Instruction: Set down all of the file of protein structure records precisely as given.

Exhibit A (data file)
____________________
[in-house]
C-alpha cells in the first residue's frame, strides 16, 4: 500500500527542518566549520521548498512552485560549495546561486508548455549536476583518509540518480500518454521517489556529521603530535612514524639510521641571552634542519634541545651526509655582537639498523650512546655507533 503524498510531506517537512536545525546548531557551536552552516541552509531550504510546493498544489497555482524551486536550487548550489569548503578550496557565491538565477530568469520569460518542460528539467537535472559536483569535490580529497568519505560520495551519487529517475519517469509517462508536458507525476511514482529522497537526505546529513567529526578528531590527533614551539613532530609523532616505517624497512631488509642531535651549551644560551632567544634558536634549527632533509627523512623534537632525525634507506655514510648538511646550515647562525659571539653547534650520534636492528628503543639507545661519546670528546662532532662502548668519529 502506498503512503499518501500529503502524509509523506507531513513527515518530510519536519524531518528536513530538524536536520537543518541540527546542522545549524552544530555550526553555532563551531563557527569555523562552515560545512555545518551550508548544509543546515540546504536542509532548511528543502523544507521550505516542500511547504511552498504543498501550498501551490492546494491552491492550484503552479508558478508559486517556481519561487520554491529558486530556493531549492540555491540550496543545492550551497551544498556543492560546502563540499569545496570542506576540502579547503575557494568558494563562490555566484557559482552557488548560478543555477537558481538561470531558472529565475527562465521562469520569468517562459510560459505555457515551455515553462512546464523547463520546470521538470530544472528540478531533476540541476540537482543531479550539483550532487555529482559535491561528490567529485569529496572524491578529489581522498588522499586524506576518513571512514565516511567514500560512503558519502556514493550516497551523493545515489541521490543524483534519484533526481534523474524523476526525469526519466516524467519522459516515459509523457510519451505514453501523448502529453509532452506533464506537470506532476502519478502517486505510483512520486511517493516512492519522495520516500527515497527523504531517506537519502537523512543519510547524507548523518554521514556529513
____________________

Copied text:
[in-house]
C-alpha cells in the first residue's frame, strides 16, 4: 500500500527542518566549520521548498512552485560549495546561486508548455549536476583518509540518480500518454521517489556529521603530535612514524639510521641571552634542519634541545651526509655582537639498523650512546655507533 503524498510531506517537512536545525546548531557551536552552516541552509531550504510546493498544489497555482524551486536550487548550489569548503578550496557565491538565477530568469520569460518542460528539467537535472559536483569535490580529497568519505560520495551519487529517475519517469509517462508536458507525476511514482529522497537526505546529513567529526578528531590527533614551539613532530609523532616505517624497512631488509642531535651549551644560551632567544634558536634549527632533509627523512623534537632525525634507506655514510648538511646550515647562525659571539653547534650520534636492528628503543639507545661519546670528546662532532662502548668519529 502506498503512503499518501500529503502524509509523506507531513513527515518530510519536519524531518528536513530538524536536520537543518541540527546542522545549524552544530555550526553555532563551531563557527569555523562552515560545512555545518551550508548544509543546515540546504536542509532548511528543502523544507521550505516542500511547504511552498504543498501550498501551490492546494491552491492550484503552479508558478508559486517556481519561487520554491529558486530556493531549492540555491540550496543545492550551497551544498556543492560546502563540499569545496570542506576540502579547503575557494568558494563562490555566484557559482552557488548560478543555477537558481538561470531558472529565475527562465521562469520569468517562459510560459505555457515551455515553462512546464523547463520546470521538470530544472528540478531533476540541476540537482543531479550539483550532487555529482559535491561528490567529485569529496572524491578529489581522498588522499586524506576518513571512514565516511567514500560512503558519502556514493550516497551523493545515489541521490543524483534519484533526481534523474524523476526525469526519466516524467519522459516515459509523457510519451505514453501523448502529453509532452506533464506537470506532476502519478502517486505510483512520486511517493516512492519522495520516500527515497527523504531517506537519502537523512543519510547524507548523518554521514556529513